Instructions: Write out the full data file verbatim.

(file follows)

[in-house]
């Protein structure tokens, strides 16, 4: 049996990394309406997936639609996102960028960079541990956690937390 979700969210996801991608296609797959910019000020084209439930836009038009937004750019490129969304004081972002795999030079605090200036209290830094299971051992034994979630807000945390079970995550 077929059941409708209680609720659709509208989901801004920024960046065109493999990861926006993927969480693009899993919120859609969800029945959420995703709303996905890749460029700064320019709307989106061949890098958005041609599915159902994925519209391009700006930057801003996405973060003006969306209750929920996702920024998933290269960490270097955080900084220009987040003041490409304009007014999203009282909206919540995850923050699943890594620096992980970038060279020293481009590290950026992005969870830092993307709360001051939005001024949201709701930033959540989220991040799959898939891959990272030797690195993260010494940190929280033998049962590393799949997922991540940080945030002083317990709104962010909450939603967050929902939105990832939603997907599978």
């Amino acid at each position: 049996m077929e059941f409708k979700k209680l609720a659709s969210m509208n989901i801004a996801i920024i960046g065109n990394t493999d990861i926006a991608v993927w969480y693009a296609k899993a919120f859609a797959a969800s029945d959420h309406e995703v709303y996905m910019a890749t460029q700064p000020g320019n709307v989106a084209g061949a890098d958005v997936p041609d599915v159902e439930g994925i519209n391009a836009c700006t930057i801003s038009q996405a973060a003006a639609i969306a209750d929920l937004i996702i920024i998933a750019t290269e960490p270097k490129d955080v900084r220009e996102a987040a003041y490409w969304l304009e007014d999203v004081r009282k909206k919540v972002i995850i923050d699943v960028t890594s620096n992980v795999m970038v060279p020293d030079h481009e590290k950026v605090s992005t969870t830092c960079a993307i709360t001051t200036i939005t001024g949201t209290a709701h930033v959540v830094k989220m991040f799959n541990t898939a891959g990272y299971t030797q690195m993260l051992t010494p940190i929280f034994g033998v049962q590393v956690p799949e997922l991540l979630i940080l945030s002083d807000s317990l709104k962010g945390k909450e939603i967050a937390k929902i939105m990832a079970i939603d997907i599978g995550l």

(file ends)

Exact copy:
[in-house]
């Protein structure tokens, strides 16, 4: 049996990394309406997936639609996102960028960079541990956690937390 979700969210996801991608296609797959910019000020084209439930836009038009937004750019490129969304004081972002795999030079605090200036209290830094299971051992034994979630807000945390079970995550 077929059941409708209680609720659709509208989901801004920024960046065109493999990861926006993927969480693009899993919120859609969800029945959420995703709303996905890749460029700064320019709307989106061949890098958005041609599915159902994925519209391009700006930057801003996405973060003006969306209750929920996702920024998933290269960490270097955080900084220009987040003041490409304009007014999203009282909206919540995850923050699943890594620096992980970038060279020293481009590290950026992005969870830092993307709360001051939005001024949201709701930033959540989220991040799959898939891959990272030797690195993260010494940190929280033998049962590393799949997922991540940080945030002083317990709104962010909450939603967050929902939105990832939603997907599978």
């Amino acid at each position: 049996m077929e059941f409708k979700k209680l609720a659709s969210m509208n989901i801004a996801i920024i960046g065109n990394t493999d990861i926006a991608v993927w969480y693009a296609k899993a919120f859609a797959a969800s029945d959420h309406e995703v709303y996905m910019a890749t460029q700064p000020g320019n709307v989106a084209g061949a890098d958005v997936p041609d599915v159902e439930g994925i519209n391009a836009c700006t930057i801003s038009q996405a973060a003006a639609i969306a209750d929920l937004i996702i920024i998933a750019t290269e960490p270097k490129d955080v900084r220009e996102a987040a003041y490409w969304l304009e007014d999203v004081r009282k909206k919540v972002i995850i923050d699943v960028t890594s620096n992980v795999m970038v060279p020293d030079h481009e590290k950026v605090s992005t969870t830092c960079a993307i709360t001051t200036i939005t001024g949201t209290a709701h930033v959540v830094k989220m991040f799959n541990t898939a891959g990272y299971t030797q690195m993260l051992t010494p940190i929280f034994g033998v049962q590393v956690p799949e997922l991540l979630i940080l945030s002083d807000s317990l709104k962010g945390k909450e939603i967050a937390k929902i939105m990832a079970i939603d997907i599978g995550l």